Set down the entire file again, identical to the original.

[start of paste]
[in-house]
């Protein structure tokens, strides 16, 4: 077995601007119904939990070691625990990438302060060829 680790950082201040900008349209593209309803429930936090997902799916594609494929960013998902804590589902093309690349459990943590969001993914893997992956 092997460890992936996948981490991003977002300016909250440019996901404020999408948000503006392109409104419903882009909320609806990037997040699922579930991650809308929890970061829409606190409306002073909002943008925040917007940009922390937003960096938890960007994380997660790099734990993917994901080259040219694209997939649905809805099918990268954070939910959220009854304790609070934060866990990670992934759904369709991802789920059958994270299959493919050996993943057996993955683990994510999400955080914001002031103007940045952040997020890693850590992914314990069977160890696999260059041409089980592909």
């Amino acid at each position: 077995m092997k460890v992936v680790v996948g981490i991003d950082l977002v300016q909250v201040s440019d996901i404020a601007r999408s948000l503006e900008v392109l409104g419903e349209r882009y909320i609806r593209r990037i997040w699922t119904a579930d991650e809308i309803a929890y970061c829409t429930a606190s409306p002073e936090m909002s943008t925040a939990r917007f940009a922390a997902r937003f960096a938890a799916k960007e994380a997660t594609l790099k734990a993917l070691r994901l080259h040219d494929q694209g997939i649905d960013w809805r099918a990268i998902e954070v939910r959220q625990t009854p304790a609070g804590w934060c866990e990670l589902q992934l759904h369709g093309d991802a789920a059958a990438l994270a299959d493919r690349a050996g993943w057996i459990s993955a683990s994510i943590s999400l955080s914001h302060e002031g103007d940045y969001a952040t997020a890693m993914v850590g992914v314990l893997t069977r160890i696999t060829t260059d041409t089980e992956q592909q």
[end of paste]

[in-house]
């Protein structure tokens, strides 16, 4: 077995601007119904939990070691625990990438302060060829 680790950082201040900008349209593209309803429930936090997902799916594609494929960013998902804590589902093309690349459990943590969001993914893997992956 092997460890992936996948981490991003977002300016909250440019996901404020999408948000503006392109409104419903882009909320609806990037997040699922579930991650809308929890970061829409606190409306002073909002943008925040917007940009922390937003960096938890960007994380997660790099734990993917994901080259040219694209997939649905809805099918990268954070939910959220009854304790609070934060866990990670992934759904369709991802789920059958994270299959493919050996993943057996993955683990994510999400955080914001002031103007940045952040997020890693850590992914314990069977160890696999260059041409089980592909």
């Amino acid at each position: 077995m092997k460890v992936v680790v996948g981490i991003d950082l977002v300016q909250v201040s440019d996901i404020a601007r999408s948000l503006e900008v392109l409104g419903e349209r882009y909320i609806r593209r990037i997040w699922t119904a579930d991650e809308i309803a929890y970061c829409t429930a606190s409306p002073e936090m909002s943008t925040a939990r917007f940009a922390a997902r937003f960096a938890a799916k960007e994380a997660t594609l790099k734990a993917l070691r994901l080259h040219d494929q694209g997939i649905d960013w809805r099918a990268i998902e954070v939910r959220q625990t009854p304790a609070g804590w934060c866990e990670l589902q992934l759904h369709g093309d991802a789920a059958a990438l994270a299959d493919r690349a050996g993943w057996i459990s993955a683990s994510i943590s999400l955080s914001h302060e002031g103007d940045y969001a952040t997020a890693m993914v850590g992914v314990l893997t069977r160890i696999t060829t260059d041409t089980e992956q592909q």